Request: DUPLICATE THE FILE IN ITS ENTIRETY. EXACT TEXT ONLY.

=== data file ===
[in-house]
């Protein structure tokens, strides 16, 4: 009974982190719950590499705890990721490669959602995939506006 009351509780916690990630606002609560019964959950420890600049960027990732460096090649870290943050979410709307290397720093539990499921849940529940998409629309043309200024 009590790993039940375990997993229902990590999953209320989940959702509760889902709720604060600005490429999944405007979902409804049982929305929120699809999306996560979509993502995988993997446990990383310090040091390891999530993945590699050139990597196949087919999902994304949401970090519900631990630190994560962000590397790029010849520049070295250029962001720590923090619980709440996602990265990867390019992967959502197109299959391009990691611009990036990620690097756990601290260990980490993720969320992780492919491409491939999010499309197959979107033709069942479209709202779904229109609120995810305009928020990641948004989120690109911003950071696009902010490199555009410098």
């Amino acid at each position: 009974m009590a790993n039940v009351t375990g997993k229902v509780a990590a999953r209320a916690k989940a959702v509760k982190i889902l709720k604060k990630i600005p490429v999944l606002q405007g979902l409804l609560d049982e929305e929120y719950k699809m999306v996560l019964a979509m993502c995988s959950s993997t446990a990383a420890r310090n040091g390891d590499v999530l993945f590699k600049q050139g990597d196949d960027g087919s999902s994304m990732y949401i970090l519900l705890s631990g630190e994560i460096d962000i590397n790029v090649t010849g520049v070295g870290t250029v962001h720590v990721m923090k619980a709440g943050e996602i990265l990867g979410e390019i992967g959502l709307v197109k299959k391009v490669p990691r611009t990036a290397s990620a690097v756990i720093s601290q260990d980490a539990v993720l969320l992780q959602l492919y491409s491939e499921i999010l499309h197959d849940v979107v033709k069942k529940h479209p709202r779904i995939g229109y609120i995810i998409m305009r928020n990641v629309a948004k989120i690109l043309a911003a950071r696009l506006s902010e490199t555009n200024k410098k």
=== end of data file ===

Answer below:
[in-house]
């Protein structure tokens, strides 16, 4: 009974982190719950590499705890990721490669959602995939506006 009351509780916690990630606002609560019964959950420890600049960027990732460096090649870290943050979410709307290397720093539990499921849940529940998409629309043309200024 009590790993039940375990997993229902990590999953209320989940959702509760889902709720604060600005490429999944405007979902409804049982929305929120699809999306996560979509993502995988993997446990990383310090040091390891999530993945590699050139990597196949087919999902994304949401970090519900631990630190994560962000590397790029010849520049070295250029962001720590923090619980709440996602990265990867390019992967959502197109299959391009990691611009990036990620690097756990601290260990980490993720969320992780492919491409491939999010499309197959979107033709069942479209709202779904229109609120995810305009928020990641948004989120690109911003950071696009902010490199555009410098």
């Amino acid at each position: 009974m009590a790993n039940v009351t375990g997993k229902v509780a990590a999953r209320a916690k989940a959702v509760k982190i889902l709720k604060k990630i600005p490429v999944l606002q405007g979902l409804l609560d049982e929305e929120y719950k699809m999306v996560l019964a979509m993502c995988s959950s993997t446990a990383a420890r310090n040091g390891d590499v999530l993945f590699k600049q050139g990597d196949d960027g087919s999902s994304m990732y949401i970090l519900l705890s631990g630190e994560i460096d962000i590397n790029v090649t010849g520049v070295g870290t250029v962001h720590v990721m923090k619980a709440g943050e996602i990265l990867g979410e390019i992967g959502l709307v197109k299959k391009v490669p990691r611009t990036a290397s990620a690097v756990i720093s601290q260990d980490a539990v993720l969320l992780q959602l492919y491409s491939e499921i999010l499309h197959d849940v979107v033709k069942k529940h479209p709202r779904i995939g229109y609120i995810i998409m305009r928020n990641v629309a948004k989120i690109l043309a911003a950071r696009l506006s902010e490199t555009n200024k410098k």